The wildly popular "Game of Thrones" TV series has spurred tourists' interest in visiting Croatia, where much of the epic TV fantasy is filmed. It could also help re-establish Croatia's reputation from Yugoslav days as a location for film-making.
"Thanks to 'Game of Thrones', many people are coming to visit the very old walls in Dubrovnik and Split," Croatia's deputy tourism minister, Ratomir Ivicic told CNBC. "Season five will be made in Sibenik—also a very beautiful place in Croatia."
The HBO series, which received a leading 19 Emmy nominations on Thursday, including best drama series, grew its audience 24 percent last season, delivering viewer tallies on a par with the final episodes of hit series "The Sopranos."
Filmed in different spots across Europe, "Game of Thrones" has inspired interest in places like Dubrovnik, an ancient Croat port city and UNESCO World Heritage Site used to represent King's Landing. Special "Game of Thrones" tours are now available in both Dubrovnik and Split for those want to relive the show.
'Winds of War'
Several internationally renowned television programs and movies were shot in Croatia during the Yugoslav era. These included television miniseries "Winds of War" and "The Pope Must Die," a comedy starring Robbie Coltrane that was filmed just before the Croat Independence War erupted in 1991.
While some film makers headed to the then-Yugoslav capital of Belgrade, most chose Croatia, the republic's filming hub. The city of Zagreb appealed because its typically central European appearance meant it could pass for Vienna—a more expensive place to shoot—or Prague, which was cheap but trapped behind the Iron Curtain.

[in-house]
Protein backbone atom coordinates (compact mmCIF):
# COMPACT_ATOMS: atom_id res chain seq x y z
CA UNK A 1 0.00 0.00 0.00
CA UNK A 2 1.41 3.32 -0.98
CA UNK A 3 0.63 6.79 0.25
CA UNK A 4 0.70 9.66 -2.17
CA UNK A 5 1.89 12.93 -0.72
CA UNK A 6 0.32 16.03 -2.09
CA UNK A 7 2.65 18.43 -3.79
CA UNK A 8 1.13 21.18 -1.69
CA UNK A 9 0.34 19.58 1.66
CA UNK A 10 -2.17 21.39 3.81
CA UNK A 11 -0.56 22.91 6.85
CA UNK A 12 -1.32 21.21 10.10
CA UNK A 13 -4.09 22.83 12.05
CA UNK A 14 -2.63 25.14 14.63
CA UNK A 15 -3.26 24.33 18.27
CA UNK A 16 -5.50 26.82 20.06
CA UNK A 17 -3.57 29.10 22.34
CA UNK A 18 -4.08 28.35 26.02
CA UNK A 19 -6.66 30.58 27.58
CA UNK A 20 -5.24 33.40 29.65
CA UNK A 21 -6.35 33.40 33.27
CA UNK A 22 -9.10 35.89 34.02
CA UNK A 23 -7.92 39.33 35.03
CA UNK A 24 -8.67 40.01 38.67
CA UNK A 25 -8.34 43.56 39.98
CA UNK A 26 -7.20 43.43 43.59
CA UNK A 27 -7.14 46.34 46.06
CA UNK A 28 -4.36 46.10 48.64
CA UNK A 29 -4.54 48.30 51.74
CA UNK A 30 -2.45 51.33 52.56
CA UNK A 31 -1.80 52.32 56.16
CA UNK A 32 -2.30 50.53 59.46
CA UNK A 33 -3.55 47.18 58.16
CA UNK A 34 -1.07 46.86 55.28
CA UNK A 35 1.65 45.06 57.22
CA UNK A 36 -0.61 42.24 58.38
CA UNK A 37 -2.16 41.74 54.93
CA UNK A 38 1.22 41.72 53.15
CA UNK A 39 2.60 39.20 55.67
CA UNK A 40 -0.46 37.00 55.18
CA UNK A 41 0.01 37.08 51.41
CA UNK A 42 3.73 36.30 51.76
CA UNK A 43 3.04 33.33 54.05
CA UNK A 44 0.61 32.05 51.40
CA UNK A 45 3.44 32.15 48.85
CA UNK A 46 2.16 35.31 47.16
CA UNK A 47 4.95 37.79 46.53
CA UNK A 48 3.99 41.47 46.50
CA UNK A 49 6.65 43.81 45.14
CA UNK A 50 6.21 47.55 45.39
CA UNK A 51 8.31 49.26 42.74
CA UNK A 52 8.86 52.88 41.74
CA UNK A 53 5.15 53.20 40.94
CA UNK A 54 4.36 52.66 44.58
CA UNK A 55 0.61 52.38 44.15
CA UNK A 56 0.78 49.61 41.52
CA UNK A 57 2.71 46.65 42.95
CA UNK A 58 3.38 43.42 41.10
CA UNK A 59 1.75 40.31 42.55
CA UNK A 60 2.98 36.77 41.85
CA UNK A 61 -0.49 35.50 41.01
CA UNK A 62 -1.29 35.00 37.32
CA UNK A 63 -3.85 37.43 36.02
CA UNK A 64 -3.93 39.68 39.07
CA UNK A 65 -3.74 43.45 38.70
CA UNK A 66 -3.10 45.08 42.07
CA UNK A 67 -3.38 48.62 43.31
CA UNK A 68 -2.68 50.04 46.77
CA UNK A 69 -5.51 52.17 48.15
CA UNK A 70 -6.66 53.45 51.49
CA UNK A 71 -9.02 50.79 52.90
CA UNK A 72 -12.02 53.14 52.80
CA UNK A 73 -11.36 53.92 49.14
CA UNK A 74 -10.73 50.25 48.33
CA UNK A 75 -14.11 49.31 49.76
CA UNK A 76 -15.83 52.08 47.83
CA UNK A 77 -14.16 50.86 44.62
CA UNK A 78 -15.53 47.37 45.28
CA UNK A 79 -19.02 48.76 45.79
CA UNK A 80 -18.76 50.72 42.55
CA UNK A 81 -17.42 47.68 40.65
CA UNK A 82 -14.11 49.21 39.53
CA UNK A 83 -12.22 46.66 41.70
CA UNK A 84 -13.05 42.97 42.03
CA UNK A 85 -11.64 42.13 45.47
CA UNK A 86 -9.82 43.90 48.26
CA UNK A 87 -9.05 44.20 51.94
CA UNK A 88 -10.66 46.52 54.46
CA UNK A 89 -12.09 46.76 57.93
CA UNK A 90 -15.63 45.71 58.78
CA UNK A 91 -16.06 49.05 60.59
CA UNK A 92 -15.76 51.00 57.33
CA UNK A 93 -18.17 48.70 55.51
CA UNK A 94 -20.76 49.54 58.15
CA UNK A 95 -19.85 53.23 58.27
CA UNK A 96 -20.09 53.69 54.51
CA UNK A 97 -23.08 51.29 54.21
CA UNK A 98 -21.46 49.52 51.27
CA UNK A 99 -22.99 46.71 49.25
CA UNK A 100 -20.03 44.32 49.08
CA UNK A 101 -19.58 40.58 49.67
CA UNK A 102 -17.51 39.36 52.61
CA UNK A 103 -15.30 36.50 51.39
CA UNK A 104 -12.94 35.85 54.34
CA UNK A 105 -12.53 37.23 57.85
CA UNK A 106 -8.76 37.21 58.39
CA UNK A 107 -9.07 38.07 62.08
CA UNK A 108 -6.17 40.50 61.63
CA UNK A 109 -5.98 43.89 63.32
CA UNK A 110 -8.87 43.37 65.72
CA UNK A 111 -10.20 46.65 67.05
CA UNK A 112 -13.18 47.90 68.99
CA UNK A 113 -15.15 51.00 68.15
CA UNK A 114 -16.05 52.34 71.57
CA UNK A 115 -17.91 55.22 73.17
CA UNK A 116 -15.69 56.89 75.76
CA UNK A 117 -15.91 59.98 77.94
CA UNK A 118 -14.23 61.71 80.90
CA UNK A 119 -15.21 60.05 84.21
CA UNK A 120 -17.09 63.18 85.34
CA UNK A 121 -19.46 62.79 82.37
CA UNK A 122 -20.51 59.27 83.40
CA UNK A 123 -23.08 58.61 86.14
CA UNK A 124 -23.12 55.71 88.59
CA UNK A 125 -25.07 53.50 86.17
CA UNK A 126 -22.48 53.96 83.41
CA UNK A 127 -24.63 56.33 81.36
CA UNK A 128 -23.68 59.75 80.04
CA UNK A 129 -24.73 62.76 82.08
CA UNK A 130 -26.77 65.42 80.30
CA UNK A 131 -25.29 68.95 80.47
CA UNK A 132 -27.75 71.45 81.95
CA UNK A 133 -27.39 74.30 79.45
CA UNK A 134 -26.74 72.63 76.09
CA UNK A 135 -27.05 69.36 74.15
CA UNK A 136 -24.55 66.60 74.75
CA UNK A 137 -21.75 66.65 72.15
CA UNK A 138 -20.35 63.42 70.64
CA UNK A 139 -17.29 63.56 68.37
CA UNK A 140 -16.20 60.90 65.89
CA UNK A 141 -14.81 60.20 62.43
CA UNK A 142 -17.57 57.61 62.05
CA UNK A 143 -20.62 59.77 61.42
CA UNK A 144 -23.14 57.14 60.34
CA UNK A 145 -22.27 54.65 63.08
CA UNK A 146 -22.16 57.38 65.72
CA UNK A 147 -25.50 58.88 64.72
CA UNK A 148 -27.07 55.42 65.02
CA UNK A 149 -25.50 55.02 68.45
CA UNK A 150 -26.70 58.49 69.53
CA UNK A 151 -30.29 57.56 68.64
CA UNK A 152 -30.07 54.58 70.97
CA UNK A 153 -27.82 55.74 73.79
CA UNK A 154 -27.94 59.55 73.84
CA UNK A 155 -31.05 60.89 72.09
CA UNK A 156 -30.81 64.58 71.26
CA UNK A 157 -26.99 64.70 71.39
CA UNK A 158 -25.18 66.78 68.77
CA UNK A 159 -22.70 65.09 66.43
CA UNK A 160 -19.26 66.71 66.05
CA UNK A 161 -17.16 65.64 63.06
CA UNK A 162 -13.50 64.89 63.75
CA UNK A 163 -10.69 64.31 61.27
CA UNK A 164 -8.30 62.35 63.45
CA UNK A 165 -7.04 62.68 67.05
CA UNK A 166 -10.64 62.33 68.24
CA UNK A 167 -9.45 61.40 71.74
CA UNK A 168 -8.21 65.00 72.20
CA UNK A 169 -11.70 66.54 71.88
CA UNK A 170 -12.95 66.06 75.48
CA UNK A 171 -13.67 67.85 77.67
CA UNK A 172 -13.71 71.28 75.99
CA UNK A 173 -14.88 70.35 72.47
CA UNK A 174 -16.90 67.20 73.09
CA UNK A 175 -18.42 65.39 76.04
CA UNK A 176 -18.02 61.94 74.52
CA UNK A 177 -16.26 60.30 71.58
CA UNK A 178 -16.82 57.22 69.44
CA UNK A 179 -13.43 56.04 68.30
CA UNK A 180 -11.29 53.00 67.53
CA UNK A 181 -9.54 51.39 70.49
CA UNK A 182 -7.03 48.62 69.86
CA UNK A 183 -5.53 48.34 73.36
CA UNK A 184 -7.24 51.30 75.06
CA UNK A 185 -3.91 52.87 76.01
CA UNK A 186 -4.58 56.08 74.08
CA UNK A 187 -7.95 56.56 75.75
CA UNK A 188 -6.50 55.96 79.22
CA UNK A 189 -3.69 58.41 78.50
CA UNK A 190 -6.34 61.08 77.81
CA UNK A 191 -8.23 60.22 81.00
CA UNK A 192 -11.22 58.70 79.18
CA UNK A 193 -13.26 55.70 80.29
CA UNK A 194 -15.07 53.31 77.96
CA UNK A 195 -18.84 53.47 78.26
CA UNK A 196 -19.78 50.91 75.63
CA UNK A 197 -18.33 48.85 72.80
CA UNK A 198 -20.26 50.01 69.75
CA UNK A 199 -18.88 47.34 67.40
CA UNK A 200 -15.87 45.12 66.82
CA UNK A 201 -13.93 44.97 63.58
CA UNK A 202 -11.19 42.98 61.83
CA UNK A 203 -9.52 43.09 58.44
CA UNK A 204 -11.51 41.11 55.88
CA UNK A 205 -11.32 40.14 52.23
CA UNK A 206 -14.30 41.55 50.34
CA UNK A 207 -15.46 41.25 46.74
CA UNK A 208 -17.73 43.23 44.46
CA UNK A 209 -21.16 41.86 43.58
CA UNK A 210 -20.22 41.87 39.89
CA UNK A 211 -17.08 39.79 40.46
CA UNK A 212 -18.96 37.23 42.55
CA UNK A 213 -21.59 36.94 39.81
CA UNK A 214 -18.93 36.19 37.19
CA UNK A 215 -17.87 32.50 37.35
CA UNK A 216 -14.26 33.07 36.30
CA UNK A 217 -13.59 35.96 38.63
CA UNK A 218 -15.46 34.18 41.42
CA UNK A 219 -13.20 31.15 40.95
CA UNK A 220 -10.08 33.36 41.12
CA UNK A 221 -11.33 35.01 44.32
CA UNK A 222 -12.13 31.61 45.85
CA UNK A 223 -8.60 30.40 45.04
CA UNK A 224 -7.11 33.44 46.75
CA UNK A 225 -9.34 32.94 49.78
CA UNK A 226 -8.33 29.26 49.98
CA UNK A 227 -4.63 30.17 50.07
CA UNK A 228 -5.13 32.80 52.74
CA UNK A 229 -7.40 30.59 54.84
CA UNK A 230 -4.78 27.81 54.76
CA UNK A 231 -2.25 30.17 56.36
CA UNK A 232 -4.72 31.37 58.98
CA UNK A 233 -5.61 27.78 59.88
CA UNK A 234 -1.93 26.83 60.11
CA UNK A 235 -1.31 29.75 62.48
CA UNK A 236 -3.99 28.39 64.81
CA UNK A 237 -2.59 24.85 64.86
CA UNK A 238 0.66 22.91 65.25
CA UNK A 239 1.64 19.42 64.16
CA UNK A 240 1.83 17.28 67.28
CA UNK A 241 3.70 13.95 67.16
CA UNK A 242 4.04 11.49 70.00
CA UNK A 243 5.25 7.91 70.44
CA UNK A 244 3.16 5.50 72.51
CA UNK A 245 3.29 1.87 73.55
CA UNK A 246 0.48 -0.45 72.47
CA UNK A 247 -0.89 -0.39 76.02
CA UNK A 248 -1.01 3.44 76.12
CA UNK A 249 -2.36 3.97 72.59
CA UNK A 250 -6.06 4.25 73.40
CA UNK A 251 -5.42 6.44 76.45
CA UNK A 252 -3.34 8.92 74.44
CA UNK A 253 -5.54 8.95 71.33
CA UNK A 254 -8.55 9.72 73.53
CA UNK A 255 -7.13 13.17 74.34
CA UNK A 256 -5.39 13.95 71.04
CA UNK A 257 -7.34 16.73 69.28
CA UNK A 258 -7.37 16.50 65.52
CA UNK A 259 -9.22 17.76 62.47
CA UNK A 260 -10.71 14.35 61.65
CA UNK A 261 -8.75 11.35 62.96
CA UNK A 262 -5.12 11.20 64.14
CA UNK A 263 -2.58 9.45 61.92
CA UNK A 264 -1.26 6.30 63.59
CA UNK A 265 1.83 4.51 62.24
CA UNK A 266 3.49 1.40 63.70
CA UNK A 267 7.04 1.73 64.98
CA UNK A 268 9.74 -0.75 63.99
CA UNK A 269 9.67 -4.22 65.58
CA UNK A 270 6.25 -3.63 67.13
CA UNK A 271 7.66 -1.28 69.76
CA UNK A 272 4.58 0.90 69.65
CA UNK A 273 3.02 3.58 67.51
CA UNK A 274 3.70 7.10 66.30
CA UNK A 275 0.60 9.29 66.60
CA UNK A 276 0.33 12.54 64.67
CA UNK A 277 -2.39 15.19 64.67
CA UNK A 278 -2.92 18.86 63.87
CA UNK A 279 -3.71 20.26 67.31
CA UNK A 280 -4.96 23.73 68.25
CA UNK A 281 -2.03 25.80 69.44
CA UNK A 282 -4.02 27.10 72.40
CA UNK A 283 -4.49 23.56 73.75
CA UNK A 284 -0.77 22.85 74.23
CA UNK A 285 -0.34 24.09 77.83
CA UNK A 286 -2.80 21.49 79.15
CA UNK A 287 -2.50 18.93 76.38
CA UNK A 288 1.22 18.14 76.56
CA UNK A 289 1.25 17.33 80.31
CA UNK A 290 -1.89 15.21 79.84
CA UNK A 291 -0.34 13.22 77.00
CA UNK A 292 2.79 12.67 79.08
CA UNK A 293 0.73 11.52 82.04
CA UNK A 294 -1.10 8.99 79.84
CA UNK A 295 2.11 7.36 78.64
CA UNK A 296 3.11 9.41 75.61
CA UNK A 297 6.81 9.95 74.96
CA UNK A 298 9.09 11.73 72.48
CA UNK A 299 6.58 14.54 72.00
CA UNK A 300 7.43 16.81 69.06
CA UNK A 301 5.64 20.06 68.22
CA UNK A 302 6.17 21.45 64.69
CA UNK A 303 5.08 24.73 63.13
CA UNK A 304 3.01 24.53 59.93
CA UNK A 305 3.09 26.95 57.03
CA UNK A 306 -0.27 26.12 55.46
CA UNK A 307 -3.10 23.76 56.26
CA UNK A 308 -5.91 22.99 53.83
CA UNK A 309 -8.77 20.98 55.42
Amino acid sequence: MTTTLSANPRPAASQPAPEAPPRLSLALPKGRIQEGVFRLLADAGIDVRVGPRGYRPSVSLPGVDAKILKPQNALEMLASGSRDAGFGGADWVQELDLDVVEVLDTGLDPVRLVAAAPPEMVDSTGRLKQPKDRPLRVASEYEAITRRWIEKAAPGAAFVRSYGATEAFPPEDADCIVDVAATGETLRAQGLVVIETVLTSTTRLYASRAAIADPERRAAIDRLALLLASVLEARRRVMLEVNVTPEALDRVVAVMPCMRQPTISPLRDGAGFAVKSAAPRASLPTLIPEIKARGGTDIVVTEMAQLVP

Zagreb's large film studio remains to this day, but the carnage of the 1990s brought the industry to near-collapse. While some non-war-related filming continued in Zagreb, which was away from the frontline, most camera crews visited only to capture the violence.
Croatia's film sector has yet to fully recover 20 years on, but has the chance to use the success of "Game of Thrones" to attract directors back.
Local business leader Ivica Mudrinic was positive about Croatia's prospects of building on the attention.
"Once something is successful, it usually draws in other similar projects. Time will tell. Clearly there are a set of component people here that can be drawn on, in addition to the benefits of the region itself," the head of the Croatian Employers' Association told CNBC in Zagreb.
—By CNBC's Katy Barnato in Zagreb, Croatia